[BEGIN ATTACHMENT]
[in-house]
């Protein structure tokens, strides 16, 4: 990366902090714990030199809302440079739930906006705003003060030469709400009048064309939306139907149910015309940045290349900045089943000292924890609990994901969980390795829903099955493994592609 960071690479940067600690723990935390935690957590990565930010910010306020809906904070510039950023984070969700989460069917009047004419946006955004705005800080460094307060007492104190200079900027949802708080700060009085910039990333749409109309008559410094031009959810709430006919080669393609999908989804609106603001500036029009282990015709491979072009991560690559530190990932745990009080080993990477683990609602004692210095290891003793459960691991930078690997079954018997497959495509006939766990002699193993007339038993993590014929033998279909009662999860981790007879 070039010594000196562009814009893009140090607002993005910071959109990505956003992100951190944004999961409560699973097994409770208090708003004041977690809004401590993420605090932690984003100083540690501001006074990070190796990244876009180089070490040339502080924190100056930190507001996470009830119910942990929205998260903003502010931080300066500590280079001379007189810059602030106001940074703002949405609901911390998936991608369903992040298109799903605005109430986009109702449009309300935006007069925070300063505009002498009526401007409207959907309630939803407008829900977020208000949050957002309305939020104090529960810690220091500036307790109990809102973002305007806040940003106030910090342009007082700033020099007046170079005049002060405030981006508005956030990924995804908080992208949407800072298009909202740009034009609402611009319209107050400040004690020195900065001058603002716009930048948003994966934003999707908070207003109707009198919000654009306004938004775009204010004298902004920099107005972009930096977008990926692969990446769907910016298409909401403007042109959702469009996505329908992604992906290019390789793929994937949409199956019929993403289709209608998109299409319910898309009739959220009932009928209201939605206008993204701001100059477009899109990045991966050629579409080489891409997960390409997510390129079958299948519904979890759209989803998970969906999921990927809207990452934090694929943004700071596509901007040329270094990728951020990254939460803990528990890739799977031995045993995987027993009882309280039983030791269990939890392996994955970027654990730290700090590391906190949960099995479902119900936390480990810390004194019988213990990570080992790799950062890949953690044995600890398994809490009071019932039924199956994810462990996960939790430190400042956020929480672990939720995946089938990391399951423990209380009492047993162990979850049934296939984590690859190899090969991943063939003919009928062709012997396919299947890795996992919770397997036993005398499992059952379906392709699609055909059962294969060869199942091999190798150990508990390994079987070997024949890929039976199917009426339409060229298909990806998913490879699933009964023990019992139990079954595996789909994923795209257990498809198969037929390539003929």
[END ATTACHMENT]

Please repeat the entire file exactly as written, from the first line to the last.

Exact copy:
[in-house]
């Protein structure tokens, strides 16, 4: 990366902090714990030199809302440079739930906006705003003060030469709400009048064309939306139907149910015309940045290349900045089943000292924890609990994901969980390795829903099955493994592609 960071690479940067600690723990935390935690957590990565930010910010306020809906904070510039950023984070969700989460069917009047004419946006955004705005800080460094307060007492104190200079900027949802708080700060009085910039990333749409109309008559410094031009959810709430006919080669393609999908989804609106603001500036029009282990015709491979072009991560690559530190990932745990009080080993990477683990609602004692210095290891003793459960691991930078690997079954018997497959495509006939766990002699193993007339038993993590014929033998279909009662999860981790007879 070039010594000196562009814009893009140090607002993005910071959109990505956003992100951190944004999961409560699973097994409770208090708003004041977690809004401590993420605090932690984003100083540690501001006074990070190796990244876009180089070490040339502080924190100056930190507001996470009830119910942990929205998260903003502010931080300066500590280079001379007189810059602030106001940074703002949405609901911390998936991608369903992040298109799903605005109430986009109702449009309300935006007069925070300063505009002498009526401007409207959907309630939803407008829900977020208000949050957002309305939020104090529960810690220091500036307790109990809102973002305007806040940003106030910090342009007082700033020099007046170079005049002060405030981006508005956030990924995804908080992208949407800072298009909202740009034009609402611009319209107050400040004690020195900065001058603002716009930048948003994966934003999707908070207003109707009198919000654009306004938004775009204010004298902004920099107005972009930096977008990926692969990446769907910016298409909401403007042109959702469009996505329908992604992906290019390789793929994937949409199956019929993403289709209608998109299409319910898309009739959220009932009928209201939605206008993204701001100059477009899109990045991966050629579409080489891409997960390409997510390129079958299948519904979890759209989803998970969906999921990927809207990452934090694929943004700071596509901007040329270094990728951020990254939460803990528990890739799977031995045993995987027993009882309280039983030791269990939890392996994955970027654990730290700090590391906190949960099995479902119900936390480990810390004194019988213990990570080992790799950062890949953690044995600890398994809490009071019932039924199956994810462990996960939790430190400042956020929480672990939720995946089938990391399951423990209380009492047993162990979850049934296939984590690859190899090969991943063939003919009928062709012997396919299947890795996992919770397997036993005398499992059952379906392709699609055909059962294969060869199942091999190798150990508990390994079987070997024949890929039976199917009426339409060229298909990806998913490879699933009964023990019992139990079954595996789909994923795209257990498809198969037929390539003929």